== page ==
NOT FOR PUBLICATION NOV 09 2010
MOLLY C. DWYER, CLERK
UNITED STATES COURT OF APPEALS U .S. C O U R T OF APPE ALS
FOR THE NINTH CIRCUIT
STEPHEN EUGENE WELLS, No. 09-35963
Petitioner-Appellant, DC No. 6:07-cv-1117 TC
Appeal from the United States District Court for the District Of Oregon
Ann L. Aiken, District Judge, Presiding
Argued and Submitted October 5, 2010
Before: TASHIMA, PAEZ, and CLIFTON, Circuit Judges.
Stephen Eugene Wells, a former Oregon state prisoner now on post-
conviction supervision, appeals from the district court's denial of his 28 U.S.C. §
2254 petition for writ of habeas corpus. We have jurisdiction under 28 U.S.C. §
2253. We review de novo the district court's denial of the petition. Gonzalez v.
Brown, 585 F.3d 1202
(9th Cir. 2009). We affirm the district court's determination
This disposition is not appropriate for publication and may not be cited to or
by the courts of this circuit except as may be provided by 9th Cir. R. 36-3.
on Wells' Sixth Amendment claim, but reverse in part and remand to the district
court to review Wells' first and fourth claims on the merits.
Wells claims that his conviction on two counts of sexual abuse in the first
degree by a less-than-unanimous jury violated his Sixth Amendment right to trial
by jury. He contends that the Supreme Court's recent decisions in Apprendi v.
New Jersey, 530 U.S. 466
(2000), Blakely v. Washington, 542 U.S. 296
Cunningham v. California, 549 U.S. 270
(2007) have undermined Apodaca v.
Oregon, 406 U.S. 404
(1972), which upheld Oregon's system of allowing
convictions by non-unanimous juries.
This court, however, is not permitted to conclude that longstanding Supreme
Court precedent has been overruled by implication. Rodriguez de Quijas v.
Shearson/American Express, Inc., 490 U.S. 477
, 484 (1989) ("If a precedent of this
Court has direct application in a case, yet appears to rest on reasons rejected in
some other line of decisions, the Court of Appeals should follow the case which
directly controls, leaving to this Court the prerogative of overruling its own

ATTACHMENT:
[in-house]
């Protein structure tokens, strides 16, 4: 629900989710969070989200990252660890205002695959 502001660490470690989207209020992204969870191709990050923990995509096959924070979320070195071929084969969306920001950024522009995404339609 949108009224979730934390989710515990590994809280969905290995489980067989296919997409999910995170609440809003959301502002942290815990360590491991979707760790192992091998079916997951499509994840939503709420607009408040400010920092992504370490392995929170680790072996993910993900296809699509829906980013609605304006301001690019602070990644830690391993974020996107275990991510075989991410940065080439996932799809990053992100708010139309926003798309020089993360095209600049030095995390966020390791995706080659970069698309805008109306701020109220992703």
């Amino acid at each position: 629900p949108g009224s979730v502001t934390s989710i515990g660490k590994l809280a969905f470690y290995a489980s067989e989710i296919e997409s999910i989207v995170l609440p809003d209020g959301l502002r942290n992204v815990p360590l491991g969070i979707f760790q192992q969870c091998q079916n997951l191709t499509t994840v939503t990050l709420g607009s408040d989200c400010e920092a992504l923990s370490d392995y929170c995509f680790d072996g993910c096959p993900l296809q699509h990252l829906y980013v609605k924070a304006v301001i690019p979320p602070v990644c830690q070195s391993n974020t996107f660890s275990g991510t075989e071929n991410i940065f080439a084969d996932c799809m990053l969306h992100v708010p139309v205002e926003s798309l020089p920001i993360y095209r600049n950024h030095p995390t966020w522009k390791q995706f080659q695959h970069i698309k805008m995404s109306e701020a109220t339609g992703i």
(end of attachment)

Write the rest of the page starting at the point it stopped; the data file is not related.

decisions."); Agostini v. Felton, 521 U.S. 203
, 237-38 (1997) ("[W]e do not hold[ ]
that other courts should conclude our more recent cases have, by implication,
overruled an earlier precedent."). Apodaca is directly applicable, and we must
follow it. Because Wells' Sixth Amendment claim fails on the merits, we affirm
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the denial of habeas relief on this ground without first determining whether this
claim is barred on state procedural grounds or for failure to exhaust. See 28 U.S.C.
§ 2254(b)(2); Lambrix v. Singletary, 520 U.S. 518
, 525 (1997).
The district court rejected as procedurally defaulted Wells' claims of
ineffective assistance of appellate counsel and deprivation of due process and
fundamental fairness. Wells was unable to raise these claims when the state trial
court determined that Wells had failed to comply with its order requiring Wells to
"immediately" file an amended petition for post-conviction relief. This ruling was
later upheld in a published decision of the Oregon Court of Appeals. Wells v.
Santos, 155 P.3d 887 (Or.App. 2007). As a result, these claims for post-conviction
relief, were never considered on their merits.
The procedure by which the post-conviction trial court first granted Wells
leave to file an amended petition "immediately" and then revoked that leave after
deeming the filing not sufficiently "immediate" was, to say the least, unusual,
especially in light of the fact that Wells had just retained new counsel. As Wells
notes, post-conviction petitioners in Oregon are regularly granted leave to file
second and even third amended petitions. Reading the applicable Oregon law, the
procedural rule, and cases interpreting that rule would give Wells no indication of
how "immediate" his filing needed to be, nor any reason to know that the trial
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court's leave could be revoked on the ground of failure to file "immediately." See
Or. Rev. Stat. § 138.610; Or. R. Civ. P. 23A. This singular procedure was neither
firmly established nor regularly followed at the time it was applied to Wells;
therefore, it is not "adequate" to bar the consideration of Wells' claims. Ford v.
Georgia, 498 U.S. 411
, 423-24 (1991). We reverse and remand the matter to the
district court to consider Wells' claims of ineffective assistance of appellate
counsel and deprivation of due process and fundamental fairness on their merits.
Each party shall bear his own costs.
AFFIRMED in part, REVERSED in part, and REMANDED.
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